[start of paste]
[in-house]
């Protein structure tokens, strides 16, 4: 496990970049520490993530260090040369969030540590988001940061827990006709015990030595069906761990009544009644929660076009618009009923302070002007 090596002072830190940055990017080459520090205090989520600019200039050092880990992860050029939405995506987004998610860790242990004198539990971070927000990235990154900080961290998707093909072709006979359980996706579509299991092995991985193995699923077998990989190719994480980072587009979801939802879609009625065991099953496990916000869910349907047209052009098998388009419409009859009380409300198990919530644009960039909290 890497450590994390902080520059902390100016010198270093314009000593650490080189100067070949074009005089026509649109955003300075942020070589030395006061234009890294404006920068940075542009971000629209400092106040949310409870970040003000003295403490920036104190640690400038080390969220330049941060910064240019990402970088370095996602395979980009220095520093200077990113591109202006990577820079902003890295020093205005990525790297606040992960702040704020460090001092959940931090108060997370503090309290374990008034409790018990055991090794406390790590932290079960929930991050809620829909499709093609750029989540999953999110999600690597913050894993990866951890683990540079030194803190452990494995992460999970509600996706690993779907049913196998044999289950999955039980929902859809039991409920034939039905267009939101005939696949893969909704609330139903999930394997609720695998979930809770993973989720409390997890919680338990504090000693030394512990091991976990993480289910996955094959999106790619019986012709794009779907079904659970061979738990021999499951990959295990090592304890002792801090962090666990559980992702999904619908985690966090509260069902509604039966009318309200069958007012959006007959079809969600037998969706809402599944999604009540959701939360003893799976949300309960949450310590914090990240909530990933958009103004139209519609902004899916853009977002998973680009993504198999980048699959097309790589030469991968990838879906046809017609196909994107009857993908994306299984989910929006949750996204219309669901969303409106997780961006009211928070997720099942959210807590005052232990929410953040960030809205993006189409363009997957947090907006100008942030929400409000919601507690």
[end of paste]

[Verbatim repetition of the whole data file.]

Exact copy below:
[in-house]
């Protein structure tokens, strides 16, 4: 496990970049520490993530260090040369969030540590988001940061827990006709015990030595069906761990009544009644929660076009618009009923302070002007 090596002072830190940055990017080459520090205090989520600019200039050092880990992860050029939405995506987004998610860790242990004198539990971070927000990235990154900080961290998707093909072709006979359980996706579509299991092995991985193995699923077998990989190719994480980072587009979801939802879609009625065991099953496990916000869910349907047209052009098998388009419409009859009380409300198990919530644009960039909290 890497450590994390902080520059902390100016010198270093314009000593650490080189100067070949074009005089026509649109955003300075942020070589030395006061234009890294404006920068940075542009971000629209400092106040949310409870970040003000003295403490920036104190640690400038080390969220330049941060910064240019990402970088370095996602395979980009220095520093200077990113591109202006990577820079902003890295020093205005990525790297606040992960702040704020460090001092959940931090108060997370503090309290374990008034409790018990055991090794406390790590932290079960929930991050809620829909499709093609750029989540999953999110999600690597913050894993990866951890683990540079030194803190452990494995992460999970509600996706690993779907049913196998044999289950999955039980929902859809039991409920034939039905267009939101005939696949893969909704609330139903999930394997609720695998979930809770993973989720409390997890919680338990504090000693030394512990091991976990993480289910996955094959999106790619019986012709794009779907079904659970061979738990021999499951990959295990090592304890002792801090962090666990559980992702999904619908985690966090509260069902509604039966009318309200069958007012959006007959079809969600037998969706809402599944999604009540959701939360003893799976949300309960949450310590914090990240909530990933958009103004139209519609902004899916853009977002998973680009993504198999980048699959097309790589030469991968990838879906046809017609196909994107009857993908994306299984989910929006949750996204219309669901969303409106997780961006009211928070997720099942959210807590005052232990929410953040960030809205993006189409363009997957947090907006100008942030929400409000919601507690």